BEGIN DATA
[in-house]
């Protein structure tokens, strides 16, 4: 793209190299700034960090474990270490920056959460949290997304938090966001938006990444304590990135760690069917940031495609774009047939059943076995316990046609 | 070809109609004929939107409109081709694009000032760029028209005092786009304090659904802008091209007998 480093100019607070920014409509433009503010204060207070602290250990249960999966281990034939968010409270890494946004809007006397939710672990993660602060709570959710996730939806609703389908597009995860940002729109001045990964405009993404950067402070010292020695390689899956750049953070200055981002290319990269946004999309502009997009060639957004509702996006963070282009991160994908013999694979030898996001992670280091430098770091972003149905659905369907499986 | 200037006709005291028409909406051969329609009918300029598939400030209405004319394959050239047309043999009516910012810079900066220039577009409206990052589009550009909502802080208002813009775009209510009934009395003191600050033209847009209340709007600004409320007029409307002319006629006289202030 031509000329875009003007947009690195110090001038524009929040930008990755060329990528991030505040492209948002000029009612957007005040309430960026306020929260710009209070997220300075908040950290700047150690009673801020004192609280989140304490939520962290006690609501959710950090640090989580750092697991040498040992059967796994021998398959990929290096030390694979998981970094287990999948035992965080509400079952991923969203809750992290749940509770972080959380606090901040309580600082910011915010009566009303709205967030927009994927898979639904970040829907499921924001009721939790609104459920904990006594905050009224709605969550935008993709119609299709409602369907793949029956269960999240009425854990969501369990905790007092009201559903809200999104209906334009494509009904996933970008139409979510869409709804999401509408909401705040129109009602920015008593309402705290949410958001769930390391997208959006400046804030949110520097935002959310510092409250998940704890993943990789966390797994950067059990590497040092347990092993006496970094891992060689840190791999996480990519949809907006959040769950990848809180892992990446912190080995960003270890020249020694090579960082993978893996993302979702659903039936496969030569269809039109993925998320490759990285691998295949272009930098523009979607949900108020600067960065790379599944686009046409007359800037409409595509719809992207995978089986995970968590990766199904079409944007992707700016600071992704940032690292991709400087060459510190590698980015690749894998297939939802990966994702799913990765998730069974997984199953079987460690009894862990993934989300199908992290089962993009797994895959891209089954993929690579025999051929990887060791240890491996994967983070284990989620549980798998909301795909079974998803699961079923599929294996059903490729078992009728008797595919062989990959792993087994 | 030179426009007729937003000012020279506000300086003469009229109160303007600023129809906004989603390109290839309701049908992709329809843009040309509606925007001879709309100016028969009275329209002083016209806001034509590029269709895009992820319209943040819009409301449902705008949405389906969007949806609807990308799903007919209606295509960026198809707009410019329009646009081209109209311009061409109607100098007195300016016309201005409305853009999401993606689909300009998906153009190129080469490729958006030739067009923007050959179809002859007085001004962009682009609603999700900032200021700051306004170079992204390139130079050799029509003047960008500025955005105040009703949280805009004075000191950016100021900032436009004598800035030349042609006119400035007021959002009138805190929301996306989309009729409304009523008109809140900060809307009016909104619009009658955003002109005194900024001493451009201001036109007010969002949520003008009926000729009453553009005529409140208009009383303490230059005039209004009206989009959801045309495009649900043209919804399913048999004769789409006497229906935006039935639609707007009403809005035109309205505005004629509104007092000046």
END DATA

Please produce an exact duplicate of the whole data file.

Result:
[in-house]
């Protein structure tokens, strides 16, 4: 793209190299700034960090474990270490920056959460949290997304938090966001938006990444304590990135760690069917940031495609774009047939059943076995316990046609 | 070809109609004929939107409109081709694009000032760029028209005092786009304090659904802008091209007998 480093100019607070920014409509433009503010204060207070602290250990249960999966281990034939968010409270890494946004809007006397939710672990993660602060709570959710996730939806609703389908597009995860940002729109001045990964405009993404950067402070010292020695390689899956750049953070200055981002290319990269946004999309502009997009060639957004509702996006963070282009991160994908013999694979030898996001992670280091430098770091972003149905659905369907499986 | 200037006709005291028409909406051969329609009918300029598939400030209405004319394959050239047309043999009516910012810079900066220039577009409206990052589009550009909502802080208002813009775009209510009934009395003191600050033209847009209340709007600004409320007029409307002319006629006289202030 031509000329875009003007947009690195110090001038524009929040930008990755060329990528991030505040492209948002000029009612957007005040309430960026306020929260710009209070997220300075908040950290700047150690009673801020004192609280989140304490939520962290006690609501959710950090640090989580750092697991040498040992059967796994021998398959990929290096030390694979998981970094287990999948035992965080509400079952991923969203809750992290749940509770972080959380606090901040309580600082910011915010009566009303709205967030927009994927898979639904970040829907499921924001009721939790609104459920904990006594905050009224709605969550935008993709119609299709409602369907793949029956269960999240009425854990969501369990905790007092009201559903809200999104209906334009494509009904996933970008139409979510869409709804999401509408909401705040129109009602920015008593309402705290949410958001769930390391997208959006400046804030949110520097935002959310510092409250998940704890993943990789966390797994950067059990590497040092347990092993006496970094891992060689840190791999996480990519949809907006959040769950990848809180892992990446912190080995960003270890020249020694090579960082993978893996993302979702659903039936496969030569269809039109993925998320490759990285691998295949272009930098523009979607949900108020600067960065790379599944686009046409007359800037409409595509719809992207995978089986995970968590990766199904079409944007992707700016600071992704940032690292991709400087060459510190590698980015690749894998297939939802990966994702799913990765998730069974997984199953079987460690009894862990993934989300199908992290089962993009797994895959891209089954993929690579025999051929990887060791240890491996994967983070284990989620549980798998909301795909079974998803699961079923599929294996059903490729078992009728008797595919062989990959792993087994 | 030179426009007729937003000012020279506000300086003469009229109160303007600023129809906004989603390109290839309701049908992709329809843009040309509606925007001879709309100016028969009275329209002083016209806001034509590029269709895009992820319209943040819009409301449902705008949405389906969007949806609807990308799903007919209606295509960026198809707009410019329009646009081209109209311009061409109607100098007195300016016309201005409305853009999401993606689909300009998906153009190129080469490729958006030739067009923007050959179809002859007085001004962009682009609603999700900032200021700051306004170079992204390139130079050799029509003047960008500025955005105040009703949280805009004075000191950016100021900032436009004598800035030349042609006119400035007021959002009138805190929301996306989309009729409304009523008109809140900060809307009016909104619009009658955003002109005194900024001493451009201001036109007010969002949520003008009926000729009453553009005529409140208009009383303490230059005039209004009206989009959801045309495009649900043209919804399913048999004769789409006497229906935006039935639609707007009403809005035109309205505005004629509104007092000046």